“All labor that uplifts humanity has dignity and importance and should be undertaken with painstaking excellence.”–Dr. Martin Luther King Jr. (1929-1968)
Martin Luther King day is a very special day for me.
It’s a day of great reflection where I allow myself time to think of and be thankful for the many sacrifices of the past, and look at my life personally and professionally to evaluate and determine how I am currently fitting as well as how I could better fit into working to continue a legacy of progress.
When I think of my identification as an African-American, I consider myself to be a product of hundreds of years of struggle.
I am greatly moved, sometimes to the point of tears when I think of the tremendous amount of sacrifices that were made by many people of color and their allies to ensure that their children would be able to live their lives treated as human beings; having the same opportunities, rights, and protections under the constitution as any other citizen in this country.
Their stories must continue to be told….lest we forget..
Willing to Serve….
In addition to having a sincere vision and purpose, as well as having a great deal of courage, and a commitment to something greater than themselves, I think a very important element that went into following through on those sacrifices was a willingness to serve.
I love Dr. King’s words on service. The way that he laid them out so passionately in “The Drum Major Instinct” sermon on February 4th, 1968 are still relevant today and continue to inspire me.
(can’t see the video? Click Here.)
“..everybody can be great, because everybody can serve. You don’t have to have a college degree to serve. You don’t have to make your subject and your verb agree to serve. You don’t have to know about Plato and Aristotle to serve. You don’t have to know Einstein’s theory of relativity to serve. You don’t have to know the second theory of thermodynamics in physics to serve. You only need a heart full of grace, a soul generated by love. And you can be that servant.”
There’s Plenty of Room
I love this definition of greatness through service because it leaves room at the table for all of us.
No matter what your position is, no matter what your interests are, you can be great, because you can serve. No matter what challenges you might have faced, or may currently be facing, you can be great, because you can serve. As a matter of fact, I’m a firm believer that our life experiences and challenges can sometimes enhance our abilities to help others.
For instance, I believe that my experiences with racism, including how I perceive things as a result of it, as well as how I think I am perceived based on my status as a person of color have not only been the catalysts to my learning about my own oppression, but has also given me a sensitivity to be able to see inequality in groups other than my own.
Martin Luther King Jr. once said that “an individual has not started living until he can rise above the narrow confines of his individualistic concerns to the broader concerns of all humanity”.
“peace is not merely a distant goal that we seek, but a means by which we arrive at that goal..”
One of the ways that I try to make good on the legacy that was left for me by Dr. King and so many other freedom fighters of the past lies in using myself in service by working to build more equitable and inclusive communities and to increase intercultural understanding with students and community members through conflict resolution through non-violent communication, and social action.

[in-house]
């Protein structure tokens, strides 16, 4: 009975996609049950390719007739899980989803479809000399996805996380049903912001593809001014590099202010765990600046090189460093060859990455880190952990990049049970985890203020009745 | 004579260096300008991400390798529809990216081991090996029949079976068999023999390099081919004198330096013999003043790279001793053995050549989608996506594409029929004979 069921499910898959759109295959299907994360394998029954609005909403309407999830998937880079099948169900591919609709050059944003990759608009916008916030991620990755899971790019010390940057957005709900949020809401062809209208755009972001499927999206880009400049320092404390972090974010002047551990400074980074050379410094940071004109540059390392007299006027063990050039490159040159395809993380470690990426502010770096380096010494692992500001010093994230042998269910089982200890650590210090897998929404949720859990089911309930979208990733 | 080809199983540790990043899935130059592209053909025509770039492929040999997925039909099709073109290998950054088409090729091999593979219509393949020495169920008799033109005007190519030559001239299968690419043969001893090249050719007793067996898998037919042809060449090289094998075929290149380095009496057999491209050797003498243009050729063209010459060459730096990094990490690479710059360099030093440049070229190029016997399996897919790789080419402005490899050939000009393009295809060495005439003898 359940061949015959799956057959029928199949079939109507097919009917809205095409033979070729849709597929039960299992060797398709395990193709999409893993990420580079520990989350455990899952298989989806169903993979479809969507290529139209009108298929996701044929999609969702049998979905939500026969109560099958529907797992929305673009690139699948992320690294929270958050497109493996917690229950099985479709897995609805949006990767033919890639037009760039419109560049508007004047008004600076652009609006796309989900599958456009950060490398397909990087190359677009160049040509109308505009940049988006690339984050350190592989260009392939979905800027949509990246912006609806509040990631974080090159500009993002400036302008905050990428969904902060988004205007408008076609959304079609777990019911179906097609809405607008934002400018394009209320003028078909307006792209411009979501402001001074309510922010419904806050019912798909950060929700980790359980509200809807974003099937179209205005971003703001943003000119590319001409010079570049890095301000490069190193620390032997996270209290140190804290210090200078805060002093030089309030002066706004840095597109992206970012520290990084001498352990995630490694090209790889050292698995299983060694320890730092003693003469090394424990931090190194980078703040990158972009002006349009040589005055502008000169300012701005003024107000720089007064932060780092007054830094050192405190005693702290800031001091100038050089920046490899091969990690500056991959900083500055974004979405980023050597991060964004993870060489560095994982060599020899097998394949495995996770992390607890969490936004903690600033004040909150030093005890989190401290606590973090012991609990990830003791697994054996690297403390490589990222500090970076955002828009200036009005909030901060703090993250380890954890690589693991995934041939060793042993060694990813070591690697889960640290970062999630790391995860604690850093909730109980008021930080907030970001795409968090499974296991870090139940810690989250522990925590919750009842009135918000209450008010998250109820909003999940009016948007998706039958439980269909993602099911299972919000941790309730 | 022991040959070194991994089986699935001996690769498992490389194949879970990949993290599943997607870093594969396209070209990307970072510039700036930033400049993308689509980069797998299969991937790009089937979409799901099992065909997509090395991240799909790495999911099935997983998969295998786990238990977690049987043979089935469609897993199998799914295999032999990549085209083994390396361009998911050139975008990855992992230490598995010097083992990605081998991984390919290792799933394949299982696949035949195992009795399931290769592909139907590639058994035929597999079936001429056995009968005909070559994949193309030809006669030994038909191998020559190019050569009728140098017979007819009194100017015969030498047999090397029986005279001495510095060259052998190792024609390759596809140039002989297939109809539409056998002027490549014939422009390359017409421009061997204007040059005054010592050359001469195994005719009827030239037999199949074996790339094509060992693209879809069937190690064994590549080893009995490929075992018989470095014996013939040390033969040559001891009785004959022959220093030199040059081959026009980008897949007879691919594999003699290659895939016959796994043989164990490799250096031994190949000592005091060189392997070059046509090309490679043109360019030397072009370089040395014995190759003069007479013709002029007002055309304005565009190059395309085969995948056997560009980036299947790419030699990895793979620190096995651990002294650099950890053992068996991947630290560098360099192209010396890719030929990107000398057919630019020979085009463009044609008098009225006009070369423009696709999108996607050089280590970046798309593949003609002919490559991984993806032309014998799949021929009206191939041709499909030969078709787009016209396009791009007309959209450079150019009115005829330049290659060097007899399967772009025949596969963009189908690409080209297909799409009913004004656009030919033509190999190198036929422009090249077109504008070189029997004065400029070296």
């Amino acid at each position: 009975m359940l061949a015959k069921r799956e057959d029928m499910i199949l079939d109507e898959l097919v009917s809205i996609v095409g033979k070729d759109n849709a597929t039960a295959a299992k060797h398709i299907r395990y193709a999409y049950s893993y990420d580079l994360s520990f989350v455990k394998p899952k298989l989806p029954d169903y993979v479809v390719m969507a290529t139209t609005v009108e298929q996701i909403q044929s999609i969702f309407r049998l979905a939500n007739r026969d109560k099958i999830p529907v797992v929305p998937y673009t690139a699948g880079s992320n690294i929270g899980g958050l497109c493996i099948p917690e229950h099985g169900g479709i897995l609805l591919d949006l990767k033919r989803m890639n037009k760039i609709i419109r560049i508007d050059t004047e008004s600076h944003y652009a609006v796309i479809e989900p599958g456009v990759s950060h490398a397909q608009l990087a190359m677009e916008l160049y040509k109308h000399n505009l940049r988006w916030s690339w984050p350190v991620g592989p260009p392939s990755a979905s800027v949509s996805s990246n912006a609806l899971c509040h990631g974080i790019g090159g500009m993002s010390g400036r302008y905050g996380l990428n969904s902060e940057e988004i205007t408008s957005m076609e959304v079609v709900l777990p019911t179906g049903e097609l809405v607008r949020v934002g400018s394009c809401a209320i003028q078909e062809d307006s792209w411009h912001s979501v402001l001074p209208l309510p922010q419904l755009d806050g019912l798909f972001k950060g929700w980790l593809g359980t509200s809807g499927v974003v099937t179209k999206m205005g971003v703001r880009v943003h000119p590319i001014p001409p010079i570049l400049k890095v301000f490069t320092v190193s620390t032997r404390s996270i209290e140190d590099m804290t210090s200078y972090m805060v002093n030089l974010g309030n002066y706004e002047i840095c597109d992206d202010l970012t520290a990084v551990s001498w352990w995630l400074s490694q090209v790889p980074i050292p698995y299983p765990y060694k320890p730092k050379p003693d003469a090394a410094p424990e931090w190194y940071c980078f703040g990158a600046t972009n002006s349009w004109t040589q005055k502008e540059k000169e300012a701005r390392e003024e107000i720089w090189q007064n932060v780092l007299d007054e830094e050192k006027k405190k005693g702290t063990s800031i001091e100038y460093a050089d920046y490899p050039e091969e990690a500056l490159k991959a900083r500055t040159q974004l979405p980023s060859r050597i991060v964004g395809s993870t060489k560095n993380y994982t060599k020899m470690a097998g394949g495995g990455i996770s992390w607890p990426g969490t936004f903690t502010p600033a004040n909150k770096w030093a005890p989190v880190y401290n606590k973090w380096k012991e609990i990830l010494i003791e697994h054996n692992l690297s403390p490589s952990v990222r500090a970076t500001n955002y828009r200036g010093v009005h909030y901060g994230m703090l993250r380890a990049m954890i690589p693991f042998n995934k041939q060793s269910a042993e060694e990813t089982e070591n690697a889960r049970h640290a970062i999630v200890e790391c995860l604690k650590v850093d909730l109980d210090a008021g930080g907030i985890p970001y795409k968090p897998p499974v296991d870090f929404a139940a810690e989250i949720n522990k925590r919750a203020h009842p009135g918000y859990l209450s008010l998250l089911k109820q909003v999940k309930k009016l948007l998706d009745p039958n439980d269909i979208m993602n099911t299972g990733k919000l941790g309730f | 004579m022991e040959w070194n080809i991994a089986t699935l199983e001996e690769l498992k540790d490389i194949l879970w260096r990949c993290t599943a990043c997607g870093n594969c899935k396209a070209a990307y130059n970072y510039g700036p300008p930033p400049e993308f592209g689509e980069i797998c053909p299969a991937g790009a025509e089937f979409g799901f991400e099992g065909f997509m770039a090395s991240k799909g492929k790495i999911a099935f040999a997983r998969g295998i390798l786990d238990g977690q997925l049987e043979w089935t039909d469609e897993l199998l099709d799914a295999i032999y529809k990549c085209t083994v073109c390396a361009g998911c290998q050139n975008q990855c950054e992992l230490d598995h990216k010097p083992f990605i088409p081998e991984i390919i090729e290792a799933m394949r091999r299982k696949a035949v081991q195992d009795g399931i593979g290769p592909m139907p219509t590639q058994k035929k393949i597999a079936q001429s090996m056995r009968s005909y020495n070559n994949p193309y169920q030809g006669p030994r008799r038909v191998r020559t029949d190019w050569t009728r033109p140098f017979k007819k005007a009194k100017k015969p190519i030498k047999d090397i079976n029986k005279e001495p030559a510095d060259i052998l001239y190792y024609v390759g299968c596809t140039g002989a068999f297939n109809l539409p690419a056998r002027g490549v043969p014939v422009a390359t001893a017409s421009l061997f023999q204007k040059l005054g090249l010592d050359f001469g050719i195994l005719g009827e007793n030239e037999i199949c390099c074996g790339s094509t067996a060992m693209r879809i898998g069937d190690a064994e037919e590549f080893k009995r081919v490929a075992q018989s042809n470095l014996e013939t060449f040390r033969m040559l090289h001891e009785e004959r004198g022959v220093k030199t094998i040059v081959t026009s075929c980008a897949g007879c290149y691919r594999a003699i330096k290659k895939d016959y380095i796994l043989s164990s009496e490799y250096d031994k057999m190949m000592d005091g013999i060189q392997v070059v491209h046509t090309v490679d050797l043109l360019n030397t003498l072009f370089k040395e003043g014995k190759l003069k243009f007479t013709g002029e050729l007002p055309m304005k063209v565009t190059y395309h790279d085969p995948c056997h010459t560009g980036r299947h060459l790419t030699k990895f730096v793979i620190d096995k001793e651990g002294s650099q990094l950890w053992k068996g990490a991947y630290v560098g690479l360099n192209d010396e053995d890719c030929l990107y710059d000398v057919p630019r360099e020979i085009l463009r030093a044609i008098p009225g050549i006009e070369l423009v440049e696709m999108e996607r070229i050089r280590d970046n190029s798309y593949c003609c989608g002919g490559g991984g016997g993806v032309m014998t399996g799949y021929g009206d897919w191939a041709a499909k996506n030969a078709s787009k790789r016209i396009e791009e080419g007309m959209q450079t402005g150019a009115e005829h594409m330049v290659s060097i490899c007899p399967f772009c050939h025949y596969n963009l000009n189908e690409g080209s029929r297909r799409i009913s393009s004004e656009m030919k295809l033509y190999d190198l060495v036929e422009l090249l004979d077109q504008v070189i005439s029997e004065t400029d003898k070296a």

Through this work I have had many opportunities to teach others about my own experiences, and to learn about the experiences of others across social identities including race & ethnicity, religion & spirituality, sexual orientation, sex, gender and gender identity, ability status, age, and class.
These opportunities have given me broader perspectives on social inequalities, as well as the complexities of oppression in its many forms. In addition to seeing how oppression plays out in the broader society, I can also look for the oppressor within myself, and look for ways to shed those attitudes and behaviors.
I can truly say that in my work my focus has expanded from wanting to work specifically toward improving race relations, to wanting to improve intergroup relations between people
The desire to improve race relations remains an important driving force for me to continue my work, however my approach has become more inclusive as a result of gaining an emerging understanding of experiences with oppression from people who have social identities that are different from my own, and having opportunities to look for connections in those experiences.
As Dr. King said: We are caught in an inescapable network of mutuality, tied in a single garment of destiny. Whatever affects one directly, affects all indirectly”
“Everybody can be great because everybody can serve.”
My heart remains full with gratitude to the ancestors who paved the way, but I also believe that we have an obligation to work for the next generation because there are battles that still exist.
Remember, there’s room at the table for all of us. No matter what your position is, no matter what your interests are, you can be great, because you can serve. No matter what challenges you might have faced, or may currently be facing, you can be great, because you can serve.
The greatest among us shall be our servants. “You only need a heart full of grace, and a soul generated by love…and you can be that servant.”
How will you be great and serve? How do you fan the flames?
From Aspiring Humanitarian, Relando Thompkins, MSW